Nothing makes us green geeks giddy like the emergence of a vehicle with revolutionary potential. The C1 from Lit Motors is one such mode of transport. Looking at the original mock-up, we can easily imagine a future with streets full of these enclosed motorcycles, some autonomous and networked, efficiently taking their owners from A to B in a tidy, space-saving fashion.
That dream is still a ways off, but the San Francisco-based company behind this brilliant idea has just taken its first giant step forward with the completion of a proof-of-concept prototype. Though it resembles something sent back in time from a future slightly more dystopian than the one we were musing about earlier, the raw metal shell contains the basic bits that fulfill the promise of a self-balancing two-wheeler: it drives forward – and in reverse – and doesn't fall over.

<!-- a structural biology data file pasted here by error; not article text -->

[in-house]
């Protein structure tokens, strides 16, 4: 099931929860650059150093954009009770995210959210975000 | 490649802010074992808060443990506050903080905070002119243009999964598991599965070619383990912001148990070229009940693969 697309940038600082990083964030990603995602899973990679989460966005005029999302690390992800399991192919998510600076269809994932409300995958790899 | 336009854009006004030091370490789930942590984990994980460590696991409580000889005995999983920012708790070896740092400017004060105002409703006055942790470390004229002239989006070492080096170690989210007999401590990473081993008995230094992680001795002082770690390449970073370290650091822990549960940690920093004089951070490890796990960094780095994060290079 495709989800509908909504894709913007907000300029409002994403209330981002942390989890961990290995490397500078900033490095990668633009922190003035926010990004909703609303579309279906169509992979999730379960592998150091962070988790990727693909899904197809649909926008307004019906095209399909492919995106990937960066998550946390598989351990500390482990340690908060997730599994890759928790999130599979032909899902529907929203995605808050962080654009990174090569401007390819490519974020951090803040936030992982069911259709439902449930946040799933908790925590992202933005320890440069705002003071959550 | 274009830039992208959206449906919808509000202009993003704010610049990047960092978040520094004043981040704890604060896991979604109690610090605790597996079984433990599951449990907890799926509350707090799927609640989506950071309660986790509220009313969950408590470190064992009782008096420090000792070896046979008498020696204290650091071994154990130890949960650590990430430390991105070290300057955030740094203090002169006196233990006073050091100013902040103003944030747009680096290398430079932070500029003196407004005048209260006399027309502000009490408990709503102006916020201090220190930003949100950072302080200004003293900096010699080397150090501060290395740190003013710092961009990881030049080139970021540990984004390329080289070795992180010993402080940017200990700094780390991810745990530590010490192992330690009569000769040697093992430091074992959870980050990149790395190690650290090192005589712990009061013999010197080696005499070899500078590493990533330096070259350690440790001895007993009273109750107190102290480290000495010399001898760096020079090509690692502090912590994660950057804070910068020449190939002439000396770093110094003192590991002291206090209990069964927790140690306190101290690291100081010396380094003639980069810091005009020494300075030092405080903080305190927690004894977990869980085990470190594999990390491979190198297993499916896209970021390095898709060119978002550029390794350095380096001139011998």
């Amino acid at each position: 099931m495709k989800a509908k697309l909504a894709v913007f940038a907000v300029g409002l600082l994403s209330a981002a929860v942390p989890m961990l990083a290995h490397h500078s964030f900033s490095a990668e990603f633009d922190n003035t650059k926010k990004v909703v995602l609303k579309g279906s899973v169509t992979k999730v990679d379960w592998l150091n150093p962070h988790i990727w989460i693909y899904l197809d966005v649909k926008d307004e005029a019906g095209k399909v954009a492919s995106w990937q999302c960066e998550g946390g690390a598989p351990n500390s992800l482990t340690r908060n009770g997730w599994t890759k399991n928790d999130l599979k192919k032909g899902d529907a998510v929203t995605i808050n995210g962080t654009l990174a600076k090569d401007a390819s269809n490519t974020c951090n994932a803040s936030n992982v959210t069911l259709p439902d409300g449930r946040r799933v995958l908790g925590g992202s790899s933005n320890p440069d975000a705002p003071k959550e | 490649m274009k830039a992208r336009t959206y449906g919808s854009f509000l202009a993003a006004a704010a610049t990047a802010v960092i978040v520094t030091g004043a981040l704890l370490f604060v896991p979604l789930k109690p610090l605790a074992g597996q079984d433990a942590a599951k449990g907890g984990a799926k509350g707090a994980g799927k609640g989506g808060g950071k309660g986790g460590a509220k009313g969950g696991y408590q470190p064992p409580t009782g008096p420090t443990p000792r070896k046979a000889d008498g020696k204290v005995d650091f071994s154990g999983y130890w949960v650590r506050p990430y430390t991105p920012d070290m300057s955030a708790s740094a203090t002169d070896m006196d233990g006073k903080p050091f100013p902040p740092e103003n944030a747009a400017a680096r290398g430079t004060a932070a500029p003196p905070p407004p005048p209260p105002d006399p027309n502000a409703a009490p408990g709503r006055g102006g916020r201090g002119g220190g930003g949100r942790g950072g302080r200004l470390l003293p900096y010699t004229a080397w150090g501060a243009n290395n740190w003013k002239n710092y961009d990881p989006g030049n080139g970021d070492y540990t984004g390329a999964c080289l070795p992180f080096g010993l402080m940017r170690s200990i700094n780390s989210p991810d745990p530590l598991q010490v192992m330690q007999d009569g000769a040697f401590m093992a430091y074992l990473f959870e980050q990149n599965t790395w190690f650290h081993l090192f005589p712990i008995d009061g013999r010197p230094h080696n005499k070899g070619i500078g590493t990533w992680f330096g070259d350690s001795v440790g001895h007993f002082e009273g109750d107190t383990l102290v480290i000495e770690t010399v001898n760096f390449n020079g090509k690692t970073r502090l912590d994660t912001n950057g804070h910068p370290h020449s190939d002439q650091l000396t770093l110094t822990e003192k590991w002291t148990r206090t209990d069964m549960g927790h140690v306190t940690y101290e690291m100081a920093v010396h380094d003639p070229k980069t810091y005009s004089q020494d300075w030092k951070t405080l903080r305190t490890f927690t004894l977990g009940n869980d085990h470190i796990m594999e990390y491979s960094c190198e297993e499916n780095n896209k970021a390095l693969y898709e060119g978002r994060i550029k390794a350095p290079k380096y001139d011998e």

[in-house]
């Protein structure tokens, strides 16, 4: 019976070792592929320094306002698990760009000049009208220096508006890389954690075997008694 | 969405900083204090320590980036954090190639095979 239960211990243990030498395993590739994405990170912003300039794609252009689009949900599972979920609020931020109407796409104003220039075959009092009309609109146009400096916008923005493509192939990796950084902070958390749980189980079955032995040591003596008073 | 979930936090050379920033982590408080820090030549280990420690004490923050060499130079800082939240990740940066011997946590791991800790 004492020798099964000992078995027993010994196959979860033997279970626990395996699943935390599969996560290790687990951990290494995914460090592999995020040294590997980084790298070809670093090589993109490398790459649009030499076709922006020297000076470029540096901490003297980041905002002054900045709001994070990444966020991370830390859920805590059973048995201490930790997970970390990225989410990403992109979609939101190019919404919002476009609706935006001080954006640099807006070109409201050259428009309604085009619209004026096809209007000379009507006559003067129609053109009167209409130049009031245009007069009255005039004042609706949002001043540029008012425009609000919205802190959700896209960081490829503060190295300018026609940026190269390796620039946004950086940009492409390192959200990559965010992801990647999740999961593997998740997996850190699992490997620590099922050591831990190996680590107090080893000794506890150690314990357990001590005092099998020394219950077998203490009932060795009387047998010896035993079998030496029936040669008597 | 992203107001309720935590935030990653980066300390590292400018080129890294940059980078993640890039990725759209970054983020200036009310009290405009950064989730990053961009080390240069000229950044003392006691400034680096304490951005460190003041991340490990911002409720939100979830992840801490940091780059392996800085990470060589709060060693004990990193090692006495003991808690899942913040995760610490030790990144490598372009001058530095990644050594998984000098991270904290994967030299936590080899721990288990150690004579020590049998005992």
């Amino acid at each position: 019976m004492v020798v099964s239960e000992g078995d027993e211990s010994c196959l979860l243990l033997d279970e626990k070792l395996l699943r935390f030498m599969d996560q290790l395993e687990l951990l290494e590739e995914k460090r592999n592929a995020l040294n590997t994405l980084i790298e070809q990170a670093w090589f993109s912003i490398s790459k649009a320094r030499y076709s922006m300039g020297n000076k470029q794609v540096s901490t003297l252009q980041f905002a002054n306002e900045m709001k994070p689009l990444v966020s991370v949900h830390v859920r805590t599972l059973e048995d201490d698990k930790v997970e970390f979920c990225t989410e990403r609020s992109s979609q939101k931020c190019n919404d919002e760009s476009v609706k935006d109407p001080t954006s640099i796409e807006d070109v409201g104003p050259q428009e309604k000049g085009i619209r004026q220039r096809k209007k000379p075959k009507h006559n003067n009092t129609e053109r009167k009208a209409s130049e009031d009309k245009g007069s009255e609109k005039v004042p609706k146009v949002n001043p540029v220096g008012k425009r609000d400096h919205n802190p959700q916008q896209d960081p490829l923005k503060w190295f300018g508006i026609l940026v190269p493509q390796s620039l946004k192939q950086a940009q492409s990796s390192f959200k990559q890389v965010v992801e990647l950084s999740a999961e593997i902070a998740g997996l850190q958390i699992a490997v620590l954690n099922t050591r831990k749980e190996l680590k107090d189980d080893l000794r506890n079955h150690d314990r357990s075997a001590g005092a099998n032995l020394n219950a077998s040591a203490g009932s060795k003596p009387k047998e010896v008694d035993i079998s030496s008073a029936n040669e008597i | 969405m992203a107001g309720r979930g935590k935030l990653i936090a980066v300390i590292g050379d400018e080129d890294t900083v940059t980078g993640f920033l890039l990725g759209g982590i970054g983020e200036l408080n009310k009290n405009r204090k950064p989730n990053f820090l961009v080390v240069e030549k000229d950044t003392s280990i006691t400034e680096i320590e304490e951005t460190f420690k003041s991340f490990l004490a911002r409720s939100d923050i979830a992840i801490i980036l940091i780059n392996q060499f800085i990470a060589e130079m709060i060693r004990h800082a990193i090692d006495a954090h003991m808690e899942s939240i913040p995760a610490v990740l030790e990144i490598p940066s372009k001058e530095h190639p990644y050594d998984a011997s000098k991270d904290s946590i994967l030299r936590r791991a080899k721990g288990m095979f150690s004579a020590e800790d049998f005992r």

True, it can only safely be driven up to ten miles per hour and, for now, just the rear wheel contains a motor (from EnerTrac). Also, the flywheels used in this version put out 266 pound feet of torque instead of the 1,300 lb-ft that the final specifications call for, so the vehicle gently sways when stopped. Still, considering that the Lit team accomplished this on a $200,000 budget, we can't help but be enthusiastic about the vehicle and look forward eagerly to the next, more functional, iteration.
While we go to the fridge for another glass of kool-aid, scroll down for video from Wired going over the machine and taking it for a bit of a test drive. Scroll a bit further and you'll also find footage of Lit's founder Daniel Kim tentatively trying it out himself.